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Delaware Wife Carries on Husband’s Legacy through Volunteering

When Gregory Council received a life-saving liver transplant, he immediately began volunteering with Gift of Life. After he passed, his wife continued his legacy of giving back and volunteers regularly advocating for organ and tissue donor awareness.

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Gregory Council was always a man who knew how to motivate others.  From his younger days as the owner of a barbershop in North Philadelphia to his work in the NJ School District, where he counseled and mentored at-risk youth who were facing possible incarceration – he had a gift at giving guidance to others and lending a helping hand.

He had always been a healthy man who was active and loved sports.  He got married and had two children, and settled down in Wilmington, DE.  His wife, Brenda, and him had known each other and dated since 1973.  His challenge in life was that liver disease that was destroying his health.

In 2009, his health continued to deteriorate and he was listed on the organ transplant waitlist for a liver.  He also had to begin dialysis because his kidneys were no longer functioning.  The strain of his sickness took a huge toll on his physical health.  He was very ill and was bed ridden for much of the time that he waited for a liver transplant.  He also required continuous care, so both of his adult children moved home to help take care of him.      

Gregory and Brenda Council

Even during such a challenging time, he never gave up hope on himself or on other people.  Although he was confined to his bed, he still welcomed the opportunity to counsel people.  He offered support to a young man who was having issues and was in the foster system.  Even physically ill, he used his ability to motivate and benefit others.  “He always strived to let people know the value of life, and to help them have the opportunity to appreciate it.” Brenda said.

Then, in September 2010 his generosity with others was returned to him – someone said “yes” to donation and saved Gregory’s life.  He got the call that a liver was available and he immediately went to the hospital.  His surgery was a success and he healed quickly.  Just two weeks after his transplant, he was at Gift of Life Donor Program volunteering and out in the community sharing his amazing story.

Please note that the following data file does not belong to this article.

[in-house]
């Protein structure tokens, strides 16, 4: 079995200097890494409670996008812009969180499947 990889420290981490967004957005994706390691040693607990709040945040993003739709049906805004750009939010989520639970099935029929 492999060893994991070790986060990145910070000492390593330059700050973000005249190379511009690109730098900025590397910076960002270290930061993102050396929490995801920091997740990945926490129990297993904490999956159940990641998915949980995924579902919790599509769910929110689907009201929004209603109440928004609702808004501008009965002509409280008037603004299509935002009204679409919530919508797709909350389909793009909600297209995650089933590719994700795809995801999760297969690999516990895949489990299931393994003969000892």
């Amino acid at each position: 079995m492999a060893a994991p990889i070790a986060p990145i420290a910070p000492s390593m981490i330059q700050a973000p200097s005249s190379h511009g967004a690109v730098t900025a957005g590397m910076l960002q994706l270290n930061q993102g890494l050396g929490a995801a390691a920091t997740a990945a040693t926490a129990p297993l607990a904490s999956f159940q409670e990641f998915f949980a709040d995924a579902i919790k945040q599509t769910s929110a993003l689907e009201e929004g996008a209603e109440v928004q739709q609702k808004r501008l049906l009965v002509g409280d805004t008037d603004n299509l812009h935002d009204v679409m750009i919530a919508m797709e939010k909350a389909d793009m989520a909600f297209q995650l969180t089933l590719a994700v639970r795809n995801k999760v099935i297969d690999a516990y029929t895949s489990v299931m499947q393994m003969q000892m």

“As soon as he was able to, he starting volunteering and giving back.” said Brenda. “He got his transplant and was so excited to be alive.  He saw the beauty in everything.  Somebody gave him another chance to live and he wanted to give back.  He was rediscovering everything and had such an appreciation for his family, his neighbors and friends.”

“As soon as he was able to, he starting volunteering and giving back. He saw the beauty in everything.  Somebody gave him another chance to live and he wanted to give back.” — Brenda Council

Sadly, Gregory has since passed away, but his legacy lives on through his wife, children and grandchildren.  Brenda is a huge advocate for Gift of Life and for organ and tissue donation, speaks regularly and does community outreach.  She is also a member of the Delaware Coalition and has promoted donation throughout the state.

Gregory Council and son, Brandon

Currently, more than 5,300 people in Gift of Life’s region – eastern PA, southern NJ and DE – are awaiting a life-saving organ transplant, and minorities are the group that is affected the most.  National Minority Donor Awareness Week, held August 1-7, honors the generosity of multicultural donors and their families, while also underscoring the critical need for minority communities to register as potential organ and tissue donors. Nationally, minority communities represent 25% of the population, but represent a startling 58% and more of those waiting on a life-saving transplant. In Gift of Life’s region, more than 50% of those waiting for a kidney transplant are minority.  Gift of Life believes this week is an important platform to build upon because lack of education is crippling minority communities.

“I speak with so many people in the minority community who lack trust and have a lot of misconceptions about organ donation.” said Brenda. “I want to encourage people to give others another chance at life.  I don’t think people realize how many individuals are waiting and how great the need is.”